Mr Strauss, your exceedingly restrictive edict that sidewalks are only made for walking is nonsense. Sidewalks are also made for pirouettes, jumping skip-rope, skipping, dancing, handstands, backflips, prancing, promenading, strolling, etc., etc., etc. There is nothing in the law that prohibits any of those things.

Kevin
Reply to  Wally Keeler
30 October 2019 7:40 am

It always put a smile on my face to see kids ‘balancing’ along a curb or climbing over the snow banks on the side of a road. People with imaginations use curbs for other than the intended purpose. Sidewalks can be used for things other than walking but it might be best to use a softer surface (grass perhaps) for backflips.

Walter Luedtke
26 October 2019 10:04 am

Isn’t it rich!
The sidewalk process has been talked to death for 2, maybe 3 years with multiple public inputs.
Reminds one of the 6 years for the Dog Park.
Yet, for Councillor Chorley it’s ‘what’s the rush’.
Not enough ‘public engagement’.
Chorley represents Cobourg’s ‘neighborhood fetishists’ and want to ‘shrink-wrap’ their streets.
And the end result? Near paralysis of policy making on what are really minor, minor issues?
First it’s sidewalks. Are potholes next?

manfred s
Reply to  Walter Luedtke
26 October 2019 3:24 pm

what you’re saying is pretty much true BUT I have to say that Councillor Chorley seems to be willing to represent citizens vocally and right up front rather than hide behind curtains of pretense or correctness. That’s refreshing, so far, and it’s time someone had the convictions to do so regardless of the impact on their ‘rep’.

greengrass
25 October 2019 8:38 am

Oh! Goodness! now according to Town bylaws i will have to get the snow shovel out?

Small town lover
Reply to  greengrass
25 October 2019 8:51 am

Yes, or if you are elderly, you will now have to pay someone to clear the snow off the sidewalk. If you have a corner property that will be a lot of snow to remove.

manfred s
Reply to  Small town lover
26 October 2019 3:31 pm

despite the cost to the taxpayer, as with all other public thoroughfares, they are for public use and their safety factor is the responsibility of the town. Therefore it is only logical that all public sidewalks are the responsibility of the town and literally forcing adjacent residents or businesses to take on that responsibility is morally wrong even though it is legislated. Imagine if the law also said that they were responsible for ploughing the portion of the street adjacent to “their” sidewalk!!! Changing that law is the right thing to do.

Wally Keeler
Reply to  manfred s
28 October 2019 11:15 am

Let us not forget that boulevards adjacent to property is the responsibility of the property owner to maintain in a safe and healthy manner as to avoid whiners making a personal complaint and calling out Cobourg’s elite Weedwacker Services.

Miriam Mutton
Reply to  greengrass
25 October 2019 9:33 am

There was a Town policy that a sidewalk along a public transit (bus) route would be cleared by the Town. I have not been able to confirm yet if this is still the case. And, if it is, will this new sidewalk be cleared by the Town before schools in the area start in the morning? Something to check.

Durka
Reply to  Miriam Mutton
26 October 2019 5:36 pm

I live on a bus route and have never seen the town clear the sidewalk. Seems to me only sidewalks on town property get cleared.

As it pertains to transit, it’s funny how the many bus stops the town will “snow in” with their plowing activities. Also funny how many of the costly bikes paths the town builds that get ZERO attention all winter, you wouldn’t know there is a bike path for the mountain of snow on them. This is for both on and off road bike lanes. I have no problem with the town building bike lanes but if they aren’t going to maintain the damn things in the winter months what is the point? Anyone who would make it a habit riding a bike in the winter cannot safely do so as the town does not care about their mode of transporation while roads get undivided attention. As it stands now, with no winter maintenance, our bike lanes are simply costly virtue signalling.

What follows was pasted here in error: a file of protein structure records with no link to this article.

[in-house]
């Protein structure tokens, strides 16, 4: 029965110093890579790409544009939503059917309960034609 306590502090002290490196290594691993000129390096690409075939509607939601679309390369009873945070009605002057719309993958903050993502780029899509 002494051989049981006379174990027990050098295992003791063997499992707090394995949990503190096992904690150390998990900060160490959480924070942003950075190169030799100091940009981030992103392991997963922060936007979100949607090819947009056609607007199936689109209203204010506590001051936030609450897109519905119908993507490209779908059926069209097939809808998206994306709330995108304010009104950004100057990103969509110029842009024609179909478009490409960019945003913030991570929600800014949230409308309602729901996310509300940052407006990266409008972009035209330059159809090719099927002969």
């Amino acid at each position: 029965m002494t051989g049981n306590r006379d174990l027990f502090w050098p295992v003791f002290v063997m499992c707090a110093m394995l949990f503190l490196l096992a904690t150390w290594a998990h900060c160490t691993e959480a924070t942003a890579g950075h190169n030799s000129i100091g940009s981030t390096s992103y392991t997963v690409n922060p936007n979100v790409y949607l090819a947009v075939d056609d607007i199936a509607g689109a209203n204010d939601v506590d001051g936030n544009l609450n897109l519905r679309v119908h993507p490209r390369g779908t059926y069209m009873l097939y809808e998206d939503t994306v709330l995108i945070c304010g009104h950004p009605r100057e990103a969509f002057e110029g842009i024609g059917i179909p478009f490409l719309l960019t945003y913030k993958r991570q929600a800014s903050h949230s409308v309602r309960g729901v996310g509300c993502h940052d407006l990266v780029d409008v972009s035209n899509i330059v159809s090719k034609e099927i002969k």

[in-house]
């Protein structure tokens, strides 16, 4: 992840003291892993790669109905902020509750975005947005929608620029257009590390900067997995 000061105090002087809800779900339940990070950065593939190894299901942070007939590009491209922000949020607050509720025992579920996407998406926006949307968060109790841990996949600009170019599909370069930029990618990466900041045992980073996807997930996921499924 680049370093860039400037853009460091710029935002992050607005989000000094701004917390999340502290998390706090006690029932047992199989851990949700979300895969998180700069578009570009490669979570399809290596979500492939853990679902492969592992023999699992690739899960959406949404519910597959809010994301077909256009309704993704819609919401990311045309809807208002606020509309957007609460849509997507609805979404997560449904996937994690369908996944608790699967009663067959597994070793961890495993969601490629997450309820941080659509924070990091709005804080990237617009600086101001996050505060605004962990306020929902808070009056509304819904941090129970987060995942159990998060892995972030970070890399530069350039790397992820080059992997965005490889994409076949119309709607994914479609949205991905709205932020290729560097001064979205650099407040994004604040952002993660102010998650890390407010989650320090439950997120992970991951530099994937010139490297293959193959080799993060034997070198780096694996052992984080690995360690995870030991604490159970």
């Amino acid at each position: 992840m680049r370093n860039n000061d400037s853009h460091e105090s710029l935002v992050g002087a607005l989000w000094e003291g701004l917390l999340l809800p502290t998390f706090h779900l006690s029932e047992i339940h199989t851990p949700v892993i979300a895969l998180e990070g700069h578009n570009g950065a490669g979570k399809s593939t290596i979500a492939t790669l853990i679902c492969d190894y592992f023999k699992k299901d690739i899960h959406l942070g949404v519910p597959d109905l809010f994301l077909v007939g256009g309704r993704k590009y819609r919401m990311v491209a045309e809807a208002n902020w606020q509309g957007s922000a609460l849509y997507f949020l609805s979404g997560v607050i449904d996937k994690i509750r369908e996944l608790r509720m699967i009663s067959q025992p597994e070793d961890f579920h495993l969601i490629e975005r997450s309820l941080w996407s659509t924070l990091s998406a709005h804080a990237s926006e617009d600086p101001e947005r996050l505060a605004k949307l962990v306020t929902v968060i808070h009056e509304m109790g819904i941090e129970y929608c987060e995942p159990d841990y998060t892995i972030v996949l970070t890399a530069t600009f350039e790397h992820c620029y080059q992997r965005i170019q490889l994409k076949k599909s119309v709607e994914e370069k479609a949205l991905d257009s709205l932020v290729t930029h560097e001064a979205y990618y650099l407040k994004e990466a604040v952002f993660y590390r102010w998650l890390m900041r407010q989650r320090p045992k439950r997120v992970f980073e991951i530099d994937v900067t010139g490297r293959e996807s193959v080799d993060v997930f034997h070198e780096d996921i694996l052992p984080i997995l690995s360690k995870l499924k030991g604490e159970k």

Anyways that was tangent. Let’s get that sidewalk built on Abbott Blvd. There has been enough bickering and staff time wasted on that subject.

Wally Keeler
Reply to  Durka
28 October 2019 11:10 am

As a chronic user of off-street bike paths in Toronto for a few decades, I accepted that the City did not plow them in winter. For some reason or other, I didn’t cry or whimper about it. That’s just the way it was. Would I support all the extra expense to plow it? Nope.

Snow plows don’t clear the entire street, piling it up at the curb, which forces parked cars to intrude into the street a couple feet, making biking a bit more difficult to avoid the door prize. Such is life, so I accommodated to the situation instead of asking govt to make it better.

Kevin
Reply to  Miriam Mutton
27 October 2019 11:38 am

I am not sure about along a bus route but there is a recommendation of winter maintenance in the Transportation Master Plan. The idea is to encourage ‘active transportation’ (cycling, pedestrian, etc.). It would be expensive to plow all sidewalks but there is opportunity to save if facilities are designed properly in the first place.

Durka
Reply to  Kevin
28 October 2019 6:39 pm

All sidewalks are already supposed to be plowed/shoveled by the land owner they fall on. I merely think the same should hold true for bike lanes. There is a cost to doing so but there is also a cost to building bike lanes, if they sit with snow on them the return on that investment is lowered.

I understand with on-road bike lanes it’s not that feasible to have them fully cleared but there is no reason the off-road lanes can’t be cleared.

Kevin
Reply to  Durka
30 October 2019 7:30 am

If on-road lanes have a curb to separate them from motorized vehicles then it could be difficult to keep them clear of snow. Many lanes are marked with a painted line and are cleared with the rest of the road.